After 60 thrilling public displays, the Red Arrows’ 2018 season – which helped to celebrate the Royal Air Force’s centenary – officially comes to an end today.
Throughout the summer, the team has been a high-profile part of the RAF100 activities and special events across the United Kingdom and beyond.
This has included dynamic aerobatic displays and memorable flypasts – including forming the colourful finale to the huge aerial salute of more than 100 aircraft over central London in July.
Today marks the official end to the Red Arrows’ 54th campaign, with those pilots leaving the Lincolnshire-based team formally bid farewell.
The aircrew and support staff also hang up their famous red and blue flying suits respectively for another year, reverting to green coveralls – marking the switch from display season to training phase.
Wing Commander Andrew Keith, Officer Commanding, Royal Air Force Aerobatic Team, said: “Every member of the Red Arrows is enormously proud to have contributed to the celebrations and commemorations of the RAF’s centenary.
“Of course, the most visible aspect of this role has been in our displays and flypasts in the air but, also, we have placed particular emphasis on playing a part in the many activities marking RAF100 on the ground this year.
“The Red Arrows’ pilots, engineers and support staff have been delighted to support numerous events promoting science, technology, engineering and maths – helping to inspire the next generation of RAF personnel.
“We look forward to building on the success of 2018, flying the flag and promoting the UK in 2019.”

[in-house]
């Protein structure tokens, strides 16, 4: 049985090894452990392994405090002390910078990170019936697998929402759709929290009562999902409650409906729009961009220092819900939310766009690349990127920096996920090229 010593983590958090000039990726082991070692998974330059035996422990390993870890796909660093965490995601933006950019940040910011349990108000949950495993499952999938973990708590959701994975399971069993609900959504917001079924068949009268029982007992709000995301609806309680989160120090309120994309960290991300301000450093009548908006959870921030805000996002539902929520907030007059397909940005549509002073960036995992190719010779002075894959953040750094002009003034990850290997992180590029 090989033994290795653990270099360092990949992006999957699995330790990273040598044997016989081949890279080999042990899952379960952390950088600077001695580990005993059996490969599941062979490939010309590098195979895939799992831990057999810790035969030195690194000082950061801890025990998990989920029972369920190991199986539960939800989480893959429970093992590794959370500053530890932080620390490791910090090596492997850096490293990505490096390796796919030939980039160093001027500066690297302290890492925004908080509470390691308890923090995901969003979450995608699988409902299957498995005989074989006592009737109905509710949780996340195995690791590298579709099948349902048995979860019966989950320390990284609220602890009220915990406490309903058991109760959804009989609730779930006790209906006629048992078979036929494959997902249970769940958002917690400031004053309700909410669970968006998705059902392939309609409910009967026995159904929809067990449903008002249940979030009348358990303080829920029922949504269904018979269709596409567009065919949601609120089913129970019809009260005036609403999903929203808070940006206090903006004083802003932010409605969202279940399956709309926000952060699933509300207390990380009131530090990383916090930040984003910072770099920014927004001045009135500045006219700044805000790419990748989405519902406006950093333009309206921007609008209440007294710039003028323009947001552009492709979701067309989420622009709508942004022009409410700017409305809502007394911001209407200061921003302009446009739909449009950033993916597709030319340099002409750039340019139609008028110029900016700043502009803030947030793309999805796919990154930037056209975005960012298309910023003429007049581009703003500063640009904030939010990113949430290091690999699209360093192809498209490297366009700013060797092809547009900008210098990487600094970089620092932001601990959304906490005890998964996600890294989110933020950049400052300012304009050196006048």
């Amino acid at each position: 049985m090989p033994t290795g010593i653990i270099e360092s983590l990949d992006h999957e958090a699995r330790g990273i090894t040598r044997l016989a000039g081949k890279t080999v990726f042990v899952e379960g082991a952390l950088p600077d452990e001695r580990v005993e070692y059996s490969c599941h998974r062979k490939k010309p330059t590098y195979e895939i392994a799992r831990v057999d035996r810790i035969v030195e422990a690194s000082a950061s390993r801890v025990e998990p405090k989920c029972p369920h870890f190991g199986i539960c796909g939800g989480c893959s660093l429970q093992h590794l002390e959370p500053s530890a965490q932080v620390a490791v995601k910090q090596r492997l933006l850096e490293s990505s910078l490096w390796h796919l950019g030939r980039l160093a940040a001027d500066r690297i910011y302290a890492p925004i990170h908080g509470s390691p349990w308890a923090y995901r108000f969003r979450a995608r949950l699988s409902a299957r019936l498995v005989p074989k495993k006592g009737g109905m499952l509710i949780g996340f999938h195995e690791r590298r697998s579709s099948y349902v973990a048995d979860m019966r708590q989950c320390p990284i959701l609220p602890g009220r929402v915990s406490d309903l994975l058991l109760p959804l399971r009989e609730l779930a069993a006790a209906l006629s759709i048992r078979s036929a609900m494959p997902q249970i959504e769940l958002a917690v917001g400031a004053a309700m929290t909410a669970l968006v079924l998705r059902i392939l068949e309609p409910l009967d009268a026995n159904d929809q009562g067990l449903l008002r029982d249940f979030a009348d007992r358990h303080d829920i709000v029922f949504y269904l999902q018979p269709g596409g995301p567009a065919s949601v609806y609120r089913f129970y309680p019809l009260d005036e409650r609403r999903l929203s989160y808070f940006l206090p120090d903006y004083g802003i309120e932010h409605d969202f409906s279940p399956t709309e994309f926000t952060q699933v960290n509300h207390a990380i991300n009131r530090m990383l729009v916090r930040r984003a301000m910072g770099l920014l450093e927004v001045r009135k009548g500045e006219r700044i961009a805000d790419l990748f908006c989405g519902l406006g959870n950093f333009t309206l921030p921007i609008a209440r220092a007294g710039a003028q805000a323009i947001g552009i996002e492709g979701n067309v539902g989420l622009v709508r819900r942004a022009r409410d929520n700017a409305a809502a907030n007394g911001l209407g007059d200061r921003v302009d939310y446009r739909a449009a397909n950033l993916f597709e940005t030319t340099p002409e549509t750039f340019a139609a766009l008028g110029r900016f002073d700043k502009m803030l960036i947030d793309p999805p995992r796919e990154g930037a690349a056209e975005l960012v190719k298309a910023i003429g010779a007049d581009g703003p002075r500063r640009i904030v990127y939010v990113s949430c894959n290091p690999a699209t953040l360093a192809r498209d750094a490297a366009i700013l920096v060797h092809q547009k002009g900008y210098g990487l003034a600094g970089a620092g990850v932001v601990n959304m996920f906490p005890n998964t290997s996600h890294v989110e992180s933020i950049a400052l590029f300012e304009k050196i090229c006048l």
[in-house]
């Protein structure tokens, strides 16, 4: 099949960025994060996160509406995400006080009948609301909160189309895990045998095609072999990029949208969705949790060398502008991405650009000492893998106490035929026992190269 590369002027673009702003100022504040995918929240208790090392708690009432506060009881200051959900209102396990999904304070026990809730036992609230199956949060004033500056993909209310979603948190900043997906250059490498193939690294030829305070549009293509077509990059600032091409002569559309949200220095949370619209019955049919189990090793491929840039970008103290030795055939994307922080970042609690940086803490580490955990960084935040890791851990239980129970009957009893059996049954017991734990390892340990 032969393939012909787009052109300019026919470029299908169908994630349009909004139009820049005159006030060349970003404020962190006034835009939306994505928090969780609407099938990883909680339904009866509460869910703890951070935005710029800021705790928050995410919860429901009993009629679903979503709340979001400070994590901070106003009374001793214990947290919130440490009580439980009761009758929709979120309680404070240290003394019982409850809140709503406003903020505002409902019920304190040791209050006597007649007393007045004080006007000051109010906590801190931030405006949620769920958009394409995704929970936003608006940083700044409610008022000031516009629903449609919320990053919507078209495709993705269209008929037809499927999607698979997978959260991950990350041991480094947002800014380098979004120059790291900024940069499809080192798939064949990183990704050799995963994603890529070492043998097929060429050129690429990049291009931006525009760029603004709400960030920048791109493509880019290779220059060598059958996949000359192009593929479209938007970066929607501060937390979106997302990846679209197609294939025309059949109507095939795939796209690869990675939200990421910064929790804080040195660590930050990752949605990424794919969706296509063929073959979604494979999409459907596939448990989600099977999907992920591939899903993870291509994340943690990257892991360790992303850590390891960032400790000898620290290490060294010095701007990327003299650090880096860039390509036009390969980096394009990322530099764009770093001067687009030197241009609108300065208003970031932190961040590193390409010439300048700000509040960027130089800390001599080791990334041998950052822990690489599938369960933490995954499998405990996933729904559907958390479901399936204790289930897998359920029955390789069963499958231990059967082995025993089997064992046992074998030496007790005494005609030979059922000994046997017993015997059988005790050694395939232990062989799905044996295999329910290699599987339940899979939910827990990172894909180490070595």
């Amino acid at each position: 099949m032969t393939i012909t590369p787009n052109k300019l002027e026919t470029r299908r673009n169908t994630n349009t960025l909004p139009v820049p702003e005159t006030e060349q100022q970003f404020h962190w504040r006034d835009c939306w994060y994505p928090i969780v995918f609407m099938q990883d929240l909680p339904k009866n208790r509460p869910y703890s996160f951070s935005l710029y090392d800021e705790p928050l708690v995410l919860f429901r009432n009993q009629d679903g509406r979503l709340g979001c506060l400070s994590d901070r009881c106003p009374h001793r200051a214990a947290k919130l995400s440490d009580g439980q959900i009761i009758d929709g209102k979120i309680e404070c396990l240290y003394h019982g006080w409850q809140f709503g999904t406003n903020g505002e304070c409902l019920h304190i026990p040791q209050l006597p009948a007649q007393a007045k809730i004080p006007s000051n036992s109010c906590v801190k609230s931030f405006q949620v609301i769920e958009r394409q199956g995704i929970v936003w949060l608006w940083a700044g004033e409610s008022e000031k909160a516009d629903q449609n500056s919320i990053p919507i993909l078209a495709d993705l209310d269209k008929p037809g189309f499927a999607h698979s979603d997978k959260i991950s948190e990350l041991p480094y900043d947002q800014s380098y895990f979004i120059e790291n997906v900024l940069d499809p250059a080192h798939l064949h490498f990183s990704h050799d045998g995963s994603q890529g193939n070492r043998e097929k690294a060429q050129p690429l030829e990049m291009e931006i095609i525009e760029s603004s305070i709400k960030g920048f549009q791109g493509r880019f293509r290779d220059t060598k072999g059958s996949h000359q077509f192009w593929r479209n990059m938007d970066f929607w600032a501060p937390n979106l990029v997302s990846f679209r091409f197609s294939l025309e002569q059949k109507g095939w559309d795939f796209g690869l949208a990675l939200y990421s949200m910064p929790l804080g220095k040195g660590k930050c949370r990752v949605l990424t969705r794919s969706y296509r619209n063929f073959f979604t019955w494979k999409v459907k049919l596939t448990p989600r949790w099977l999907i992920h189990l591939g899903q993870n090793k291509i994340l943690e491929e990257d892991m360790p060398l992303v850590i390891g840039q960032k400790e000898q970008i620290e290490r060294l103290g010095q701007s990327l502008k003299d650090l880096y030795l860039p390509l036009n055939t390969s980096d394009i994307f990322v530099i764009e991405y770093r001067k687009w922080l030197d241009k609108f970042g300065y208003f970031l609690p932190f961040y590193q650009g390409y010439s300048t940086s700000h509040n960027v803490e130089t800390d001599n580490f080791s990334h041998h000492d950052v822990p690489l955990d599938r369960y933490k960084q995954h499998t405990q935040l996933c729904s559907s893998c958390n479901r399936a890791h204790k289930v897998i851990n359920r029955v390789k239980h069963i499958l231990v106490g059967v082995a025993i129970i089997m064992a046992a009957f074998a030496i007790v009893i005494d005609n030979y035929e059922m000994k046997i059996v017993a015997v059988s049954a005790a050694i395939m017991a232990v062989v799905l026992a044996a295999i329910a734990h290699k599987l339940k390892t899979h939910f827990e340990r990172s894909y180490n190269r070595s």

The Red Arrows’ latest season got underway at the end of May, in Wales. In total, 60 public displays have been carried out and each with the team’s trademark complement of nine, British-built Hawk jets.
Monaco was the final display venue a fortnight ago, where the Red Arrows supported UK industry exhibiting at a major yacht show.
Given the exceptional summer weather, 34 of these displays were full shows, which is the most dynamic, highest type flown by the team.
The season was also the first as Team Leader and Red 1 for Squadron Leader Martin Pert.
He returned to the Red Arrows, after flying on the frontline with the Typhoon jet, to lead the nine-aircraft display in the milestone year.
Sqn Ldr Pert said: “In this, the RAF’s 100th year, the great British public have once again taken the Red Arrows and all that they represent, to heart, as their own.
“Continuing our aims of providing a showcase that demonstrates the professionalism, ingenuity and precision of all of our Armed Forces, the Red Arrows have travelled the length and breadth of the UK in 2018.
“Conducting displays and countless flypasts, from Peterhead in northern Scotland to Falmouth in Cornwall, we hope that all corners of the country have had the chance to experience the dynamism and breath-taking formations that comprise our display.